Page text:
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Sep 12, 2019 - 5:21:05 PM
83 posts since 11/3/2006

The Kershner tailpiece on my five keeps traveling to the left, I tighten the rim bolt snug as I can and still get keep the height I desire, but after a couple days it’s slanted and scoots to the left, any ideas or cures would be appreciated.

Sep 12, 2019 - 5:44:49 PM
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Players Union Member

rudy

USA

14466 posts since 3/27/2004

quote:
Originally posted by banjer23

The Kershner tailpiece on my five keeps traveling to the left, I tighten the rim bolt snug as I can and still get keep the height I desire, but after a couple days it’s slanted and scoots to the left, any ideas or cures would be appreciated.


Often this is the result of the heel cut being less than ideal.  Check this out by placing your banjo with the tip of the peghead resting on a soft rug (or the top of your shoe...) and sighting down the third string path.  It should form a straight line from the third string nut slot, over the center of the neck heel, over the center of the bridge, and to the center of your tailpiece.  If you have to push the tailpiece or the bridge over and try to lock the tailpiece to this location it means the heel cut isn't ideal.

Understanding Banjo Neck Skew Angle

Edited by - rudy on 09/12/2019 17:49:26

Sep 12, 2019 - 5:51:02 PM

83 posts since 11/3/2006

I thought of of the heel cut being of, makes sense , I may contact the builder and see what he thinks

Sep 12, 2019 - 6:19:17 PM
Players Union Member

rudy

USA

14466 posts since 3/27/2004

quote:
Originally posted by banjer23

I thought of of the heel cut being of, makes sense , I may contact the builder and see what he thinks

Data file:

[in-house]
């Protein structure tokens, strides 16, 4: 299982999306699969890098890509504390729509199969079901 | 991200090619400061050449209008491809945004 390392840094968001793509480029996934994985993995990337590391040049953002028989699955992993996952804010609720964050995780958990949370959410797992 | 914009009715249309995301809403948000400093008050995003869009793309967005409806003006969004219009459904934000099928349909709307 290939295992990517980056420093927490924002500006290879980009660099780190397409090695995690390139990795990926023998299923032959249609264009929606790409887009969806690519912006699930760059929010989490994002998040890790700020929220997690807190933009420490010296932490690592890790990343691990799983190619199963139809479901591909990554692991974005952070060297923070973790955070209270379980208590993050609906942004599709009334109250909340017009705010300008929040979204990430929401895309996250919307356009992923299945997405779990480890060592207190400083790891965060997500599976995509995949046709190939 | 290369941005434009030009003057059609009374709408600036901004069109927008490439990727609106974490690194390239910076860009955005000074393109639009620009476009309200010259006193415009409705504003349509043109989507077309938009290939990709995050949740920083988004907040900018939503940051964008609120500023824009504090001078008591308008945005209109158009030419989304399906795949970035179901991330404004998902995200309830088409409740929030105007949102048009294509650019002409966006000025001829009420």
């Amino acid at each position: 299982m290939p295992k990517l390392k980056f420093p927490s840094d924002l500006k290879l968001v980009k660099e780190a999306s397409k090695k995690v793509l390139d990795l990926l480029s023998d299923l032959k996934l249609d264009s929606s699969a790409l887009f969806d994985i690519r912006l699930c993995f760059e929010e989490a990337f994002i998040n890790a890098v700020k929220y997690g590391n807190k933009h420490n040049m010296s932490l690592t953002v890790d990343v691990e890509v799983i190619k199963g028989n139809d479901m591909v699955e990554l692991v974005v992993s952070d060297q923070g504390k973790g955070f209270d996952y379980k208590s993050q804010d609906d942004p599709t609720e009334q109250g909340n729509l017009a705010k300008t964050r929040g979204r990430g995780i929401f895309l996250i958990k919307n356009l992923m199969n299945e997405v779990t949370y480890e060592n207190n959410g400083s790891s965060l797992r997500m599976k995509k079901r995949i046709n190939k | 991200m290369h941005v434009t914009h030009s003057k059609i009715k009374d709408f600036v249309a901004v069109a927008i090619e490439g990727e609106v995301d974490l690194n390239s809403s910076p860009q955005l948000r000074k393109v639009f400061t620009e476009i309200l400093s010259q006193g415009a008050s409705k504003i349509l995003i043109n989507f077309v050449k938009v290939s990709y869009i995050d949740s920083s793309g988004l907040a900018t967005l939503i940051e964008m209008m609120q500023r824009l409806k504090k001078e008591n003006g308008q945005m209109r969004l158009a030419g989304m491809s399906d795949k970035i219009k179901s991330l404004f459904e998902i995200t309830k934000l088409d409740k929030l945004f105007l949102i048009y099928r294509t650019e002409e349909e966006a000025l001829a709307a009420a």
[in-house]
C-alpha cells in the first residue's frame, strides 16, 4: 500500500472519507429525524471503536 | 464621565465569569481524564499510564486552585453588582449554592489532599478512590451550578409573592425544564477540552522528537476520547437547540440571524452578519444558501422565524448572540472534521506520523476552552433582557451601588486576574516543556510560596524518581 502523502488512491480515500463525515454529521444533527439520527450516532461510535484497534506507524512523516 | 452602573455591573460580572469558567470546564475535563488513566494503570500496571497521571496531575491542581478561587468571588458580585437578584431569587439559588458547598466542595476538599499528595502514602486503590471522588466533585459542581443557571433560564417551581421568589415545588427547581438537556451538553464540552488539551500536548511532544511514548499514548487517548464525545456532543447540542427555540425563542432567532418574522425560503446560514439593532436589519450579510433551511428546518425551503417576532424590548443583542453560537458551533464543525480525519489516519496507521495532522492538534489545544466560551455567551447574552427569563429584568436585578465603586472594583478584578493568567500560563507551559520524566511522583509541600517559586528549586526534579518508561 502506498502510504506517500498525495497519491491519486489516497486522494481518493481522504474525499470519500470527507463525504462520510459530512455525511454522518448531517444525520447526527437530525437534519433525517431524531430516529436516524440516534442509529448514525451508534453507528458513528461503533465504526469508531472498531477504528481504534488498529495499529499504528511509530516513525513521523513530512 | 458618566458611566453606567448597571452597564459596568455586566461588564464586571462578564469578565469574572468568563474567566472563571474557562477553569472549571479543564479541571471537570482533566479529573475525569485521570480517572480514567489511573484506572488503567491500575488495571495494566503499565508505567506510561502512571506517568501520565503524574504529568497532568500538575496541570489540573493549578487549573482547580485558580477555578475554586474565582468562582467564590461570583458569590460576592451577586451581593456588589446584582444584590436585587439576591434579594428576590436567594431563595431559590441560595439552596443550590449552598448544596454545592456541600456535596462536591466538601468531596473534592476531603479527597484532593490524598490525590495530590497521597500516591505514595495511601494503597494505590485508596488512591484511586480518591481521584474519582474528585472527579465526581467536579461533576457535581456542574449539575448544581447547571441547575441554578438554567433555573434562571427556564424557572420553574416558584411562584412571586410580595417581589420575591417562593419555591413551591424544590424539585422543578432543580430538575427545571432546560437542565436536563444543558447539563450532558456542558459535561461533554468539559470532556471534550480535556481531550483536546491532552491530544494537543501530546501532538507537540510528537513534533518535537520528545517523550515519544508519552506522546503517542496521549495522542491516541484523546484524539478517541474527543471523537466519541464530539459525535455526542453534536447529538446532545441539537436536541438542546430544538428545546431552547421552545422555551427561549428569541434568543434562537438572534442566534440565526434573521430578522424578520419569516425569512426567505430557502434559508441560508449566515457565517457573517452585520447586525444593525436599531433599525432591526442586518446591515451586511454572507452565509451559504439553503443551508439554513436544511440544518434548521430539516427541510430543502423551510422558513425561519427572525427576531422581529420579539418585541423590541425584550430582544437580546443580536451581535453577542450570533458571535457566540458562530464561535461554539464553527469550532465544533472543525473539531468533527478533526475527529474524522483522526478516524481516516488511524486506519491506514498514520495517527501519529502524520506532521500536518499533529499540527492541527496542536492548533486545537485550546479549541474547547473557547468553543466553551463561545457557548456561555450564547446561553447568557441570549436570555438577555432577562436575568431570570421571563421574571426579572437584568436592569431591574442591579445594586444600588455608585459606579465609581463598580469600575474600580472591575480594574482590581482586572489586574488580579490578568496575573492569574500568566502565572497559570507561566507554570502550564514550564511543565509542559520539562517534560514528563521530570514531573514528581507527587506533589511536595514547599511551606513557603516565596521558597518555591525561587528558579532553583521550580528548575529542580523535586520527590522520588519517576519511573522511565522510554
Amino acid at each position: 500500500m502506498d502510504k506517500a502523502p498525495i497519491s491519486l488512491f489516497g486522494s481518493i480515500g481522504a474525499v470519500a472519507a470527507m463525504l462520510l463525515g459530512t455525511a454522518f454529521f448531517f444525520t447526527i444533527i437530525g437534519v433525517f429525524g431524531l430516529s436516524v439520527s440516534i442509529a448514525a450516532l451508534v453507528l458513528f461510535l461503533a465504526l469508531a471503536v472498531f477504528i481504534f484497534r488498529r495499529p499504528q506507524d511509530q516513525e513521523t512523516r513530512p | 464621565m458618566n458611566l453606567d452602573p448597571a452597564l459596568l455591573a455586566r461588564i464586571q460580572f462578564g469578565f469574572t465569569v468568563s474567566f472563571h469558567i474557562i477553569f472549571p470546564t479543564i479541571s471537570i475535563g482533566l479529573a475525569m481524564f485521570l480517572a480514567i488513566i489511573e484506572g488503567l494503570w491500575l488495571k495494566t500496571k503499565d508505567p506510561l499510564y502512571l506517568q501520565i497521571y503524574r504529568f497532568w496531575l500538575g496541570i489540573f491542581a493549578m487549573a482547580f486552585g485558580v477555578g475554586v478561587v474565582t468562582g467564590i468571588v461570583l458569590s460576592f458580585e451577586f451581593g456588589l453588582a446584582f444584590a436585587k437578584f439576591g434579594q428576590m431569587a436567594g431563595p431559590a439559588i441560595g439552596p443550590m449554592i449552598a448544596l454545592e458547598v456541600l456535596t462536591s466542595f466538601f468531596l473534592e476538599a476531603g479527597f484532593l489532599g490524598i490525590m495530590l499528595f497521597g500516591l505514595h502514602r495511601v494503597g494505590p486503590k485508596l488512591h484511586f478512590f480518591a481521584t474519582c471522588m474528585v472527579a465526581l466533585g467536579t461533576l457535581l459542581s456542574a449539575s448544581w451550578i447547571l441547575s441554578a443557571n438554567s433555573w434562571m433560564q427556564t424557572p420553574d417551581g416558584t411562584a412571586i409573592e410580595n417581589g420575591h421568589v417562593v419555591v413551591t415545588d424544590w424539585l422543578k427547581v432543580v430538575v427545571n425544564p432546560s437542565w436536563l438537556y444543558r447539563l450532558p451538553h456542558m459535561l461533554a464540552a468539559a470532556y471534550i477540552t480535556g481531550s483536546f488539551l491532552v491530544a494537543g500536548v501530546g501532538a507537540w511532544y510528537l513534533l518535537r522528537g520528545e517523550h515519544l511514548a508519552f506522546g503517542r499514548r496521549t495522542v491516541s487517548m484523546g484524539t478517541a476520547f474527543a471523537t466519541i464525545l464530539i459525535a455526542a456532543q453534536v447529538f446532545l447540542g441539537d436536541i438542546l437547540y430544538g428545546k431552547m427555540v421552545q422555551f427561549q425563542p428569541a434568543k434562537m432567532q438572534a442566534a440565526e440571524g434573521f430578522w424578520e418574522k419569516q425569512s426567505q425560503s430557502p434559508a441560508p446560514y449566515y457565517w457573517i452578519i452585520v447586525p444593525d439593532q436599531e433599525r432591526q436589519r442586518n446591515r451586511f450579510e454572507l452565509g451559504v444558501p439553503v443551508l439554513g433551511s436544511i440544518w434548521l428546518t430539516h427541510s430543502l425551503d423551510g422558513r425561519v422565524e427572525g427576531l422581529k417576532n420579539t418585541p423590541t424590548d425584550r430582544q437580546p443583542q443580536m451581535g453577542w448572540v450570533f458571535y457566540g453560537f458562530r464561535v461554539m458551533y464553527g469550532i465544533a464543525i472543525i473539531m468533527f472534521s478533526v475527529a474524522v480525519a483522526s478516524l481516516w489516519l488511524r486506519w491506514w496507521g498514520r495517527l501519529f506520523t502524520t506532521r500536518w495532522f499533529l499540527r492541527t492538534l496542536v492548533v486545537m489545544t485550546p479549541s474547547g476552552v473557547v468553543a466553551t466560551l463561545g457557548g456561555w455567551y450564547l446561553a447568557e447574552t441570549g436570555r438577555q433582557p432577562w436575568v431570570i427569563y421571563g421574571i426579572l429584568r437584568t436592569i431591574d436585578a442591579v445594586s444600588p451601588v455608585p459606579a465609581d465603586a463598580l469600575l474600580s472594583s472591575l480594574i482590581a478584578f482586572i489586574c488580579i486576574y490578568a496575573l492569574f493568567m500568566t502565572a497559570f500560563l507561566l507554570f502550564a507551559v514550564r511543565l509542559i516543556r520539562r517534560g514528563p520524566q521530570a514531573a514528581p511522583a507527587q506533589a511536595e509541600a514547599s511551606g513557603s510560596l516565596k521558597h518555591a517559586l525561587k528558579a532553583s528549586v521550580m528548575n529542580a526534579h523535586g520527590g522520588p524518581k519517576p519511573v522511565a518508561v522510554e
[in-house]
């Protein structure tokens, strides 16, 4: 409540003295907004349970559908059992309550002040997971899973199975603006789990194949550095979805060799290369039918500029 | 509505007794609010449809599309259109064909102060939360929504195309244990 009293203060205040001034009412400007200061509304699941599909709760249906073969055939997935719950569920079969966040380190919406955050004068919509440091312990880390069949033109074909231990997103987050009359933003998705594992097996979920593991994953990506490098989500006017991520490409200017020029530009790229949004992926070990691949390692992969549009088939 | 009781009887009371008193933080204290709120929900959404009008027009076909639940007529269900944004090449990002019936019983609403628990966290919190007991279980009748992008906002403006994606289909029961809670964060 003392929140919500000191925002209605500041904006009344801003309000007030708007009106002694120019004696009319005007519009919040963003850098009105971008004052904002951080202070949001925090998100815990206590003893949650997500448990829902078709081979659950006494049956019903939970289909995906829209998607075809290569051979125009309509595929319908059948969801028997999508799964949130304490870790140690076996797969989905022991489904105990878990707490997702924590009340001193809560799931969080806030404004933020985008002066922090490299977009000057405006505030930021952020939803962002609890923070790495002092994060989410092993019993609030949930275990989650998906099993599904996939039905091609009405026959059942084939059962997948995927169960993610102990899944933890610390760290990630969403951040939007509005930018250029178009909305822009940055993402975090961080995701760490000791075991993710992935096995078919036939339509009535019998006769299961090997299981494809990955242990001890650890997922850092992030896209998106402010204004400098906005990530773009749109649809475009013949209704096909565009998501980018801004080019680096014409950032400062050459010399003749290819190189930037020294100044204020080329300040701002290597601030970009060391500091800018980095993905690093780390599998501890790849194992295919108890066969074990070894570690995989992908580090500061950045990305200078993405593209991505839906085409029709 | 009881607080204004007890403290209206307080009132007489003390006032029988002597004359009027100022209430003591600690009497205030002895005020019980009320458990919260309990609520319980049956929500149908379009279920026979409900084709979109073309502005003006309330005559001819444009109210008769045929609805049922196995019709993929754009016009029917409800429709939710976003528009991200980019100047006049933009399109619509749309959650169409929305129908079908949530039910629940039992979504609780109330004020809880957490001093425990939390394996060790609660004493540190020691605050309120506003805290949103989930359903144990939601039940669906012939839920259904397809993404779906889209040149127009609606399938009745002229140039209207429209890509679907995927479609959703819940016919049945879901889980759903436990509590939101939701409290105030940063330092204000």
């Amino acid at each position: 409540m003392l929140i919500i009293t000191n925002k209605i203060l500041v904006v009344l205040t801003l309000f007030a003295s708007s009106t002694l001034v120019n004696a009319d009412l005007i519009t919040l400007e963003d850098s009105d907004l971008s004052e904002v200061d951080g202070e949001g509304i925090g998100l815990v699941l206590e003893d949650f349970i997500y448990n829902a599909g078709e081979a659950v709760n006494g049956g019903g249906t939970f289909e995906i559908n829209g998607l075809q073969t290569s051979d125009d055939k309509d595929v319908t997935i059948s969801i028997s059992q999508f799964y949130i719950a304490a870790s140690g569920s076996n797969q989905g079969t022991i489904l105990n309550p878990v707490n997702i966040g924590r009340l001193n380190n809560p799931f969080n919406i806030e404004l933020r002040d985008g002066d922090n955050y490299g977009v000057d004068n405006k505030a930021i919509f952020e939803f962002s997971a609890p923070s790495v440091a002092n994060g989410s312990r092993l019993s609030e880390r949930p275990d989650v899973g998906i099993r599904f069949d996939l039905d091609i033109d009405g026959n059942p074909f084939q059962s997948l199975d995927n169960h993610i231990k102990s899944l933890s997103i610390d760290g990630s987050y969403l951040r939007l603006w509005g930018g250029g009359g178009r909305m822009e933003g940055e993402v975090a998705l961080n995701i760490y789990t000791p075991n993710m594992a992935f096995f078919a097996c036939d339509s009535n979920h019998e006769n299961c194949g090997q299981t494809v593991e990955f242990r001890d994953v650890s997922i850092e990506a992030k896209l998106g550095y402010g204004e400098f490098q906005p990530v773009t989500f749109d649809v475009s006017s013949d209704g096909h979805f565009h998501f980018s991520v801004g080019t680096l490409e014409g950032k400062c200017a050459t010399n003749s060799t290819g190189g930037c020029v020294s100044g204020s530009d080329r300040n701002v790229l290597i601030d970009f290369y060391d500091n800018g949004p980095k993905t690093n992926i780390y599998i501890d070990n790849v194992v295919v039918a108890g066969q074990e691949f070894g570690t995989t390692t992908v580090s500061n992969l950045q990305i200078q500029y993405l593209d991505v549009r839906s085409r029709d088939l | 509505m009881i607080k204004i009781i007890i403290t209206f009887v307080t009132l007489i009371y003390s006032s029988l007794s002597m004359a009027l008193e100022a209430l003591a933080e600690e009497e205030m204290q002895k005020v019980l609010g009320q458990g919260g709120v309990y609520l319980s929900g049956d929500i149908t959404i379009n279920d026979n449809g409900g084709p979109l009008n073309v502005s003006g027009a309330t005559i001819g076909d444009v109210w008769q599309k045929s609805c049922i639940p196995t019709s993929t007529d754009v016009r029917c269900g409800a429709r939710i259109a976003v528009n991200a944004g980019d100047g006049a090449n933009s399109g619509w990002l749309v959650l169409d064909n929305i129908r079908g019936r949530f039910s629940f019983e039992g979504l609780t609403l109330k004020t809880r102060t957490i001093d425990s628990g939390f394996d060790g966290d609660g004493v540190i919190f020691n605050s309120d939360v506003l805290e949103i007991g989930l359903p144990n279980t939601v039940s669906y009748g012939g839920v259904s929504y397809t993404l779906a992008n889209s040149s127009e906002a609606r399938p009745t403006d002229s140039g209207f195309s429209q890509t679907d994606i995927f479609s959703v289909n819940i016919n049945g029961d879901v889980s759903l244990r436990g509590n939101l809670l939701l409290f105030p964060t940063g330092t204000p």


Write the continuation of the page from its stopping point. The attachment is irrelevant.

The heel cut is a VERY difficult thing to get right.  I've worked on a few by some of the top makers that had the problem as sold.  It's almost an excusable error, but if you're the player and have the "my bridge won't stay put" blues it's not as easy to dismiss.

Edited by - rudy on 09/12/2019 18:20:03

Sep 12, 2019 - 6:25:13 PM

83 posts since 11/3/2006

When I received this banjo , the neck lag bolts were loose, and the fretboard was against the tension hoop, hard to believe it left the shop that way.

Sep 12, 2019 - 8:32:22 PM

12170 posts since 10/30/2008

If it's a Kerschner, it should have two adjusting screws on either side of the hinge plate. Those two screws help adjust for this very problem.

Often folks have removed these two screws, figuring "I don't need them, they don't do anything anyway".

Prestos and other banjos will "walk" around the tension hoop. It doesn't have to be a misaligned neck, it could be an imbalance in string tension from one side to another also. The tailpiece will "walk" to relieve as much tension imbalance as possible.

It can be ticklish to adjust tailpiece hanger bolt tension and tailpiece height off the tension hoop just right (if you don't have the 2 side adjusting screws) but eventually you can zero it in, usually, and get the tailpiece to hold still. Once you accomplish this, change strings one-at-a-time!

Good luck.

Sep 13, 2019 - 5:06:01 AM
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Players Union Member

rudy

USA

14466 posts since 3/27/2004

quote:
Originally posted by The Old Timer

If it's a Kerschner, it should have two adjusting screws on either side of the hinge plate. Those two screws help adjust for this very problem.

Often folks have removed these two screws, figuring "I don't need them, they don't do anything anyway".

Prestos and other banjos will "walk" around the tension hoop. It doesn't have to be a misaligned neck, it could be an imbalance in string tension from one side to another also. The tailpiece will "walk" to relieve as much tension imbalance as possible.

It can be ticklish to adjust tailpiece hanger bolt tension and tailpiece height off the tension hoop just right (if you don't have the 2 side adjusting screws) but eventually you can zero it in, usually, and get the tailpiece to hold still. Once you accomplish this, change strings one-at-a-time!